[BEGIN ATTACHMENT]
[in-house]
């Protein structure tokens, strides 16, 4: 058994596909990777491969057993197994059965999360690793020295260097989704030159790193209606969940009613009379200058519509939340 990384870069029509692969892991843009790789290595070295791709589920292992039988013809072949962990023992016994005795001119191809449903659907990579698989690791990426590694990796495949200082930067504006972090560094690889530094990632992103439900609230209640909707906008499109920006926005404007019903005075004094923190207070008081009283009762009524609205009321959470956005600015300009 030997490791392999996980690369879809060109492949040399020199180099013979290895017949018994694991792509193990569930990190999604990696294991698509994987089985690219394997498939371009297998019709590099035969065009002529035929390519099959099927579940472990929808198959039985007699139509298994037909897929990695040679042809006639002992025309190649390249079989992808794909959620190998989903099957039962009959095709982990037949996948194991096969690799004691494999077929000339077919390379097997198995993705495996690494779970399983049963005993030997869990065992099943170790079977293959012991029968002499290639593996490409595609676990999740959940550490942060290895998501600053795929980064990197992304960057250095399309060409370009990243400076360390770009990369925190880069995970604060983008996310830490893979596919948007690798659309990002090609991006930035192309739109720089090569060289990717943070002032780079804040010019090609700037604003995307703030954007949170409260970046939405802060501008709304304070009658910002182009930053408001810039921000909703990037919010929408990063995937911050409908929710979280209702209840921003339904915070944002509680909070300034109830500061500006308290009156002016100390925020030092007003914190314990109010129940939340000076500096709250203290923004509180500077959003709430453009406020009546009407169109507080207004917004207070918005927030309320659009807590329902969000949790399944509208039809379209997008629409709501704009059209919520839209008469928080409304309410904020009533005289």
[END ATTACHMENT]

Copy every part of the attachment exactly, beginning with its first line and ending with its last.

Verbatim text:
[in-house]
């Protein structure tokens, strides 16, 4: 058994596909990777491969057993197994059965999360690793020295260097989704030159790193209606969940009613009379200058519509939340 990384870069029509692969892991843009790789290595070295791709589920292992039988013809072949962990023992016994005795001119191809449903659907990579698989690791990426590694990796495949200082930067504006972090560094690889530094990632992103439900609230209640909707906008499109920006926005404007019903005075004094923190207070008081009283009762009524609205009321959470956005600015300009 030997490791392999996980690369879809060109492949040399020199180099013979290895017949018994694991792509193990569930990190999604990696294991698509994987089985690219394997498939371009297998019709590099035969065009002529035929390519099959099927579940472990929808198959039985007699139509298994037909897929990695040679042809006639002992025309190649390249079989992808794909959620190998989903099957039962009959095709982990037949996948194991096969690799004691494999077929000339077919390379097997198995993705495996690494779970399983049963005993030997869990065992099943170790079977293959012991029968002499290639593996490409595609676990999740959940550490942060290895998501600053795929980064990197992304960057250095399309060409370009990243400076360390770009990369925190880069995970604060983008996310830490893979596919948007690798659309990002090609991006930035192309739109720089090569060289990717943070002032780079804040010019090609700037604003995307703030954007949170409260970046939405802060501008709304304070009658910002182009930053408001810039921000909703990037919010929408990063995937911050409908929710979280209702209840921003339904915070944002509680909070300034109830500061500006308290009156002016100390925020030092007003914190314990109010129940939340000076500096709250203290923004509180500077959003709430453009406020009546009407169109507080207004917004207070918005927030309320659009807590329902969000949790399944509208039809379209997008629409709501704009059209919520839209008469928080409304309410904020009533005289």